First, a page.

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Pet Trust Lawyer Proudly Serving Livonia, Plymouth, Northville, and Surrounding Areas

Estate planning allows you to create a strategy for managing your assets, both during your lifetime and after you pass away.  Clients are increasingly recognizing the need to plan for their pets.


While planning a trust for a pet used to be considered eccentric, the reality is that are pets are important parts of our lives and should be consider an essential part of any estate plan.  Too often, when pets are not made a part of the estate plan, they are often left in limbo and unfortunately end up in a shelter or with family members who may view them as a financial burden.

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What is a Pet Trust and How Does it Work?

A pet trust is a legal arrangement that specifies how your animal companions will be cared for and taken care of financially when you pass away, or if you become seriously ill or disabled and can no longer take care of them yourself.


Trusts are especially good options for the care of your pet(s) since they are considered property in Michigan, and therefore the state provides no provisions for the care of pets if you pass without a plan in place.


For individuals who are creating or updating a revocable trust it is usually advisable to add pet trust language directly to the family trust, however, there can also be stand alone pet trusts.

Things to Consider When Establishing a Pet Trust

Creating a pet trust is similar to creating any other type of trust. At Matt Devitt Law, PLC, we will discuss in detail your individual situation and draft the trust to meet your needs. You will need to identify the person you want to serve as the care taker, and any successor care taker if you’re worried about your pet outliving them.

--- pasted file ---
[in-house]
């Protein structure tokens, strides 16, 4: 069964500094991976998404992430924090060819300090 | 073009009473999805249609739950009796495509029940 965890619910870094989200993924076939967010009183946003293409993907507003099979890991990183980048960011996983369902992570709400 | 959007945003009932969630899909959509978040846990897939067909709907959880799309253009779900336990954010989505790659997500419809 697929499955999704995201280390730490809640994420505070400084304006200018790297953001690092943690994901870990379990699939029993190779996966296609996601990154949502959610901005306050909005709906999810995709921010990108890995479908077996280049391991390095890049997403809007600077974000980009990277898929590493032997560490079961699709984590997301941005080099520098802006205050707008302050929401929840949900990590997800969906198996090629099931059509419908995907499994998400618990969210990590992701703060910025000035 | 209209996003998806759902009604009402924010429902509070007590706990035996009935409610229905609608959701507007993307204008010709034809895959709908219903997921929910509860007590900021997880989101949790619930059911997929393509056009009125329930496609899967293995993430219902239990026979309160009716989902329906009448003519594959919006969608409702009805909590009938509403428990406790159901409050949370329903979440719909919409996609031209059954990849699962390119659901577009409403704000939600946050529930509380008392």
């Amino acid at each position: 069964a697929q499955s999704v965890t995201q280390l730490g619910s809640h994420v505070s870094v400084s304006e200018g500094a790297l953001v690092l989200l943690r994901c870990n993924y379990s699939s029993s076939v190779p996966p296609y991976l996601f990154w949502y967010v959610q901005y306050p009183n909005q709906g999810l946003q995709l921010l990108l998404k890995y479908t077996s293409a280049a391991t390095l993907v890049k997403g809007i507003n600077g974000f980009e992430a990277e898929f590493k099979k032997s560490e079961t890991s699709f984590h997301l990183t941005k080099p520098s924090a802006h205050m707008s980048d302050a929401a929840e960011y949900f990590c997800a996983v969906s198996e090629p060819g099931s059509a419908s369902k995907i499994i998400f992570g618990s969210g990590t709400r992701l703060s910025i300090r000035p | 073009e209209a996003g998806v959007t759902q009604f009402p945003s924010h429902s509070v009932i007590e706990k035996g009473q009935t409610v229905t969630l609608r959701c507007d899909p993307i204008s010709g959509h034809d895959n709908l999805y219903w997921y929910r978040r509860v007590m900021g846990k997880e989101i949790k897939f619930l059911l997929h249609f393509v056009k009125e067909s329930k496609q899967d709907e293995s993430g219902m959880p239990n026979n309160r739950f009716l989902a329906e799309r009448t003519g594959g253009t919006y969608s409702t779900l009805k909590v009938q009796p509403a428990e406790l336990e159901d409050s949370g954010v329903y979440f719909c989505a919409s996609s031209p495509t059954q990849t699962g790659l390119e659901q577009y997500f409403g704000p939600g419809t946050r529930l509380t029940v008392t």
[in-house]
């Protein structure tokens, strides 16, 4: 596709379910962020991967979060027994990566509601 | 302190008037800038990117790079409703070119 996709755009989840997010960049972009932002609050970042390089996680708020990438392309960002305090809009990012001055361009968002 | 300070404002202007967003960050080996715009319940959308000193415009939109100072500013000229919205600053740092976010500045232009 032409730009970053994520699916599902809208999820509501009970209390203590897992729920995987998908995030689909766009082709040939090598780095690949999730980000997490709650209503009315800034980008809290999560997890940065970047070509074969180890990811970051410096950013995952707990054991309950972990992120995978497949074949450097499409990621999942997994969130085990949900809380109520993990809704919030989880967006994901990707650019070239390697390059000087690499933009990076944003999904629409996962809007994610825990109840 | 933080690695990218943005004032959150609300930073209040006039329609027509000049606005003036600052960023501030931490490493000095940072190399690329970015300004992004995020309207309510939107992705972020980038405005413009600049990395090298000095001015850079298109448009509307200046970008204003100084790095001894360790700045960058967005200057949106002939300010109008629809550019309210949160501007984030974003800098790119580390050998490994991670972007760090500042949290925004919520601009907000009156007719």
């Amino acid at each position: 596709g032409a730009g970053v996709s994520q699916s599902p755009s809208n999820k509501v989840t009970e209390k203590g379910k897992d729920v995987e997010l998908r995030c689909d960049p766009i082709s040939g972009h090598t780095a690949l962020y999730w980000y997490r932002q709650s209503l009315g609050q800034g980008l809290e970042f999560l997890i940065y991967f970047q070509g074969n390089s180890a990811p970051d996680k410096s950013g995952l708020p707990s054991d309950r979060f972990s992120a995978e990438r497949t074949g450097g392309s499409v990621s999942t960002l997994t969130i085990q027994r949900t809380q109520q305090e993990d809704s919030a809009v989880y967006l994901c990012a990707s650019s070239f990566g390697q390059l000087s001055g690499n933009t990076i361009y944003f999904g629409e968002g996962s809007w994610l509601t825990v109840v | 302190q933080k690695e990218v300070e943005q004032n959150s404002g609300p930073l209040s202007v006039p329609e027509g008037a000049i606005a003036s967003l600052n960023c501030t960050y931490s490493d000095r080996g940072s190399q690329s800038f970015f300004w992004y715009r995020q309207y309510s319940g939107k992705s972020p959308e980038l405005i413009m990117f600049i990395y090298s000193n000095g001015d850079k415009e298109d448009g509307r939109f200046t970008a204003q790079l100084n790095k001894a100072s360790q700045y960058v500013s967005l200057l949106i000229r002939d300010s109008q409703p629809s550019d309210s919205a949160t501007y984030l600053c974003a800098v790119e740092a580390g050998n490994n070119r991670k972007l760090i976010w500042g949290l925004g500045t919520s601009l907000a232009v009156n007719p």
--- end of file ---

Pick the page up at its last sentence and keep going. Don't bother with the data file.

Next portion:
Additional considerations that will be discussed are:


  • Choosing the right trustee or caregiver:  There are many considerations when choosing the right person to care for your pets.  Considerations include age, their desire or ability to care for a pet, and proximity to other family members.


  • Detailed review of the type of pet that we are planning for including life expectancy and amount of money to properly care for:  For example, planning for a parrot requires a lot of consideration since they can live to be 80 years old.  Further, the amount of money to care for a horse is much different than a cat or dog.

  • Keeping pets together:  Pet transitions can be stressful for the animals and keeping them together during this time can be very important


  • Funding the trust:  Pet trusts that are “over-funded” can create tension with other beneficiaries of your estate.  However, a trust that is not funded to cover the pet’s costs through the life expectancy is also a challenge.  We will work together to strike the right balance. 


  • Consider the addition of trust protector:  Unlike with humans, if a trustee or caregiver isn’t doing his or her job, a pet has no way enforce the language of the trust.  Therefore, it is important that a trust protector is appointed to compel enforcement of a pet’s behalf.


  • Providing instructions for the end of the pet’s life:  We will discuss and set forth detailed health and wellness criteria for end of life decisions.  We will also discuss what should happen to any remaining money in the trust after the pets passing.

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Proudly Serving Livonia and Surrounding Areas

Why Do I Need a Pet Trust?

Trusts are complex legal documents that require a solid understanding of Michigan law. An improperly-formed pet trust may have no legal effect, leaving your pet to be distributed as property under your trust. At Matt Devitt Law, PLC we know that when you provide for a beloved pet, your pet trust will withstand legal challenges.


Being a pet parent is a big responsibility. That responsibility often continues even after you have passed away. Providing for your pet(s) via a Pet Trust gives you the piece of mind of knowing that they will be taken care of and your wishes honored.  Further, it will help ensure that your pet does not end up in a shelter or potentially mistreated by an unwilling caregiver.

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